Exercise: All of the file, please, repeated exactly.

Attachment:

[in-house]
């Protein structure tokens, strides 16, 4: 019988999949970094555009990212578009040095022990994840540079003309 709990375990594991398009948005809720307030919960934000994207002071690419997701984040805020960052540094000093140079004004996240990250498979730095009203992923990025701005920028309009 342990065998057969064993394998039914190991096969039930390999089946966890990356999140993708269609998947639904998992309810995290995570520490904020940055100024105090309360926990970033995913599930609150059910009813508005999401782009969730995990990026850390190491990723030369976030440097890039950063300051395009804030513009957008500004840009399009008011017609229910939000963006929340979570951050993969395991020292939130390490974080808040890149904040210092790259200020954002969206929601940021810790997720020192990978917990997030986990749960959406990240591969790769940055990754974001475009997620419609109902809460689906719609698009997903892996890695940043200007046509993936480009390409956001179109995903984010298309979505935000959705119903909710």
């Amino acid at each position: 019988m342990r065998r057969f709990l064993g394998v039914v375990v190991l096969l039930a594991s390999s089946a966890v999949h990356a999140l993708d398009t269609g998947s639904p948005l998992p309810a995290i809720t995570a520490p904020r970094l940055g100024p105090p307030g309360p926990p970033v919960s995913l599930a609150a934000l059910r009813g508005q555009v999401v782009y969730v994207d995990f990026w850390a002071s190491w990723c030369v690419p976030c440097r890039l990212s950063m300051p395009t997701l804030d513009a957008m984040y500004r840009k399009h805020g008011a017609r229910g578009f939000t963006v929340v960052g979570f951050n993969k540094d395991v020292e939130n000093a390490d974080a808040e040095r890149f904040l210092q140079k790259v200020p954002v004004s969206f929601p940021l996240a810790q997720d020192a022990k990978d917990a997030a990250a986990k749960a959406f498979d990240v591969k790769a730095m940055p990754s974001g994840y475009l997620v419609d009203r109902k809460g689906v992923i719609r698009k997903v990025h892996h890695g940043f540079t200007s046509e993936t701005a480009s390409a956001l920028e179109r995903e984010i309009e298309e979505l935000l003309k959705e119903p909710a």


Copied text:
[in-house]
């Protein structure tokens, strides 16, 4: 019988999949970094555009990212578009040095022990994840540079003309 709990375990594991398009948005809720307030919960934000994207002071690419997701984040805020960052540094000093140079004004996240990250498979730095009203992923990025701005920028309009 342990065998057969064993394998039914190991096969039930390999089946966890990356999140993708269609998947639904998992309810995290995570520490904020940055100024105090309360926990970033995913599930609150059910009813508005999401782009969730995990990026850390190491990723030369976030440097890039950063300051395009804030513009957008500004840009399009008011017609229910939000963006929340979570951050993969395991020292939130390490974080808040890149904040210092790259200020954002969206929601940021810790997720020192990978917990997030986990749960959406990240591969790769940055990754974001475009997620419609109902809460689906719609698009997903892996890695940043200007046509993936480009390409956001179109995903984010298309979505935000959705119903909710």
């Amino acid at each position: 019988m342990r065998r057969f709990l064993g394998v039914v375990v190991l096969l039930a594991s390999s089946a966890v999949h990356a999140l993708d398009t269609g998947s639904p948005l998992p309810a995290i809720t995570a520490p904020r970094l940055g100024p105090p307030g309360p926990p970033v919960s995913l599930a609150a934000l059910r009813g508005q555009v999401v782009y969730v994207d995990f990026w850390a002071s190491w990723c030369v690419p976030c440097r890039l990212s950063m300051p395009t997701l804030d513009a957008m984040y500004r840009k399009h805020g008011a017609r229910g578009f939000t963006v929340v960052g979570f951050n993969k540094d395991v020292e939130n000093a390490d974080a808040e040095r890149f904040l210092q140079k790259v200020p954002v004004s969206f929601p940021l996240a810790q997720d020192a022990k990978d917990a997030a990250a986990k749960a959406f498979d990240v591969k790769a730095m940055p990754s974001g994840y475009l997620v419609d009203r109902k809460g689906v992923i719609r698009k997903v990025h892996h890695g940043f540079t200007s046509e993936t701005a480009s390409a956001l920028e179109r995903e984010i309009e298309e979505l935000l003309k959705e119903p909710a």